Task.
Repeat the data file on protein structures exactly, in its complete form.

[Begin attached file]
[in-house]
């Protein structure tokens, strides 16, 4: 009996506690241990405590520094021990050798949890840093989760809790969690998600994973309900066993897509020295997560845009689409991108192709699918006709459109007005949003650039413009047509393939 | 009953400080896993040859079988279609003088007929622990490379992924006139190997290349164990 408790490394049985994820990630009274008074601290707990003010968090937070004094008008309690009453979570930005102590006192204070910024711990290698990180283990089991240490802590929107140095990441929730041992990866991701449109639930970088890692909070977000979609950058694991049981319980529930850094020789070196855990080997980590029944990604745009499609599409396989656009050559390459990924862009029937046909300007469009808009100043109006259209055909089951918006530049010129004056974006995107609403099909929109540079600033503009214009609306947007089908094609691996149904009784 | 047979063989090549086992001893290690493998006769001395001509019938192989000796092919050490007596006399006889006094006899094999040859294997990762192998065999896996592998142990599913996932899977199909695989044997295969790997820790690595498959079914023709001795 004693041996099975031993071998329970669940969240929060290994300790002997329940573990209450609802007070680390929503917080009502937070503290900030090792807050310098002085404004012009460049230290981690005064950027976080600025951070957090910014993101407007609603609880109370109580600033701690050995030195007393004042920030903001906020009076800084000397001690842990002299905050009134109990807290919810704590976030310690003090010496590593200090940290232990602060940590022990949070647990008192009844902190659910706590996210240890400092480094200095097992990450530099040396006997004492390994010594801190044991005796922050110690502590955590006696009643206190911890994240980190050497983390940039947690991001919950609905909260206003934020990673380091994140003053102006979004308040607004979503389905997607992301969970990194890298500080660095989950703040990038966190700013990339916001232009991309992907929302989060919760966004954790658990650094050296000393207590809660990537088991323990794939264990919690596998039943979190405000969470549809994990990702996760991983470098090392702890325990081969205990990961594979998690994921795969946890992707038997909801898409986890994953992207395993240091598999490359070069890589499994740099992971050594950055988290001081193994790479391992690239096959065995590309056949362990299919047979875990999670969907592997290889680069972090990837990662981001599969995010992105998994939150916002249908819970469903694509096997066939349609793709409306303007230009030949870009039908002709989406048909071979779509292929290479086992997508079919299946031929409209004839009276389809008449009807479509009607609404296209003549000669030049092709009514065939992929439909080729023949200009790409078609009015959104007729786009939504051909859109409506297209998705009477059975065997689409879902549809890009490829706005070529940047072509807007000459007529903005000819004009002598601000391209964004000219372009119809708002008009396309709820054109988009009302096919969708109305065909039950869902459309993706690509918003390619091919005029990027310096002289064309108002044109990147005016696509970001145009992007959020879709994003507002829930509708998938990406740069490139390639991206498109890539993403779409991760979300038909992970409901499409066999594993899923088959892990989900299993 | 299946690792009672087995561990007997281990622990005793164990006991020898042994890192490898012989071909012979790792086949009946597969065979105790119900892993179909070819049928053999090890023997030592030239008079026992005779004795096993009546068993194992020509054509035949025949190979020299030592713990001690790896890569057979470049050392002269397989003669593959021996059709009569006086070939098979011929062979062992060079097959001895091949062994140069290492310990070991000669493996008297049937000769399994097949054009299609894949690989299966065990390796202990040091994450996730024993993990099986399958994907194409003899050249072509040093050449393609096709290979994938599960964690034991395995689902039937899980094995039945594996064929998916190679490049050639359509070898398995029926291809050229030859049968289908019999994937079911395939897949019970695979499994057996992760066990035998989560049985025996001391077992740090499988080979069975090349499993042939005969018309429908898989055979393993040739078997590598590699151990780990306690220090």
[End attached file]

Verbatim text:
[in-house]
């Protein structure tokens, strides 16, 4: 009996506690241990405590520094021990050798949890840093989760809790969690998600994973309900066993897509020295997560845009689409991108192709699918006709459109007005949003650039413009047509393939 | 009953400080896993040859079988279609003088007929622990490379992924006139190997290349164990 408790490394049985994820990630009274008074601290707990003010968090937070004094008008309690009453979570930005102590006192204070910024711990290698990180283990089991240490802590929107140095990441929730041992990866991701449109639930970088890692909070977000979609950058694991049981319980529930850094020789070196855990080997980590029944990604745009499609599409396989656009050559390459990924862009029937046909300007469009808009100043109006259209055909089951918006530049010129004056974006995107609403099909929109540079600033503009214009609306947007089908094609691996149904009784 | 047979063989090549086992001893290690493998006769001395001509019938192989000796092919050490007596006399006889006094006899094999040859294997990762192998065999896996592998142990599913996932899977199909695989044997295969790997820790690595498959079914023709001795 004693041996099975031993071998329970669940969240929060290994300790002997329940573990209450609802007070680390929503917080009502937070503290900030090792807050310098002085404004012009460049230290981690005064950027976080600025951070957090910014993101407007609603609880109370109580600033701690050995030195007393004042920030903001906020009076800084000397001690842990002299905050009134109990807290919810704590976030310690003090010496590593200090940290232990602060940590022990949070647990008192009844902190659910706590996210240890400092480094200095097992990450530099040396006997004492390994010594801190044991005796922050110690502590955590006696009643206190911890994240980190050497983390940039947690991001919950609905909260206003934020990673380091994140003053102006979004308040607004979503389905997607992301969970990194890298500080660095989950703040990038966190700013990339916001232009991309992907929302989060919760966004954790658990650094050296000393207590809660990537088991323990794939264990919690596998039943979190405000969470549809994990990702996760991983470098090392702890325990081969205990990961594979998690994921795969946890992707038997909801898409986890994953992207395993240091598999490359070069890589499994740099992971050594950055988290001081193994790479391992690239096959065995590309056949362990299919047979875990999670969907592997290889680069972090990837990662981001599969995010992105998994939150916002249908819970469903694509096997066939349609793709409306303007230009030949870009039908002709989406048909071979779509292929290479086992997508079919299946031929409209004839009276389809008449009807479509009607609404296209003549000669030049092709009514065939992929439909080729023949200009790409078609009015959104007729786009939504051909859109409506297209998705009477059975065997689409879902549809890009490829706005070529940047072509807007000459007529903005000819004009002598601000391209964004000219372009119809708002008009396309709820054109988009009302096919969708109305065909039950869902459309993706690509918003390619091919005029990027310096002289064309108002044109990147005016696509970001145009992007959020879709994003507002829930509708998938990406740069490139390639991206498109890539993403779409991760979300038909992970409901499409066999594993899923088959892990989900299993 | 299946690792009672087995561990007997281990622990005793164990006991020898042994890192490898012989071909012979790792086949009946597969065979105790119900892993179909070819049928053999090890023997030592030239008079026992005779004795096993009546068993194992020509054509035949025949190979020299030592713990001690790896890569057979470049050392002269397989003669593959021996059709009569006086070939098979011929062979062992060079097959001895091949062994140069290492310990070991000669493996008297049937000769399994097949054009299609894949690989299966065990390796202990040091994450996730024993993990099986399958994907194409003899050249072509040093050449393609096709290979994938599960964690034991395995689902039937899980094995039945594996064929998916190679490049050639359509070898398995029926291809050229030859049968289908019999994937079911395939897949019970695979499994057996992760066990035998989560049985025996001391077992740090499988080979069975090349499993042939005969018309429908898989055979393993040739078997590598590699151990780990306690220090």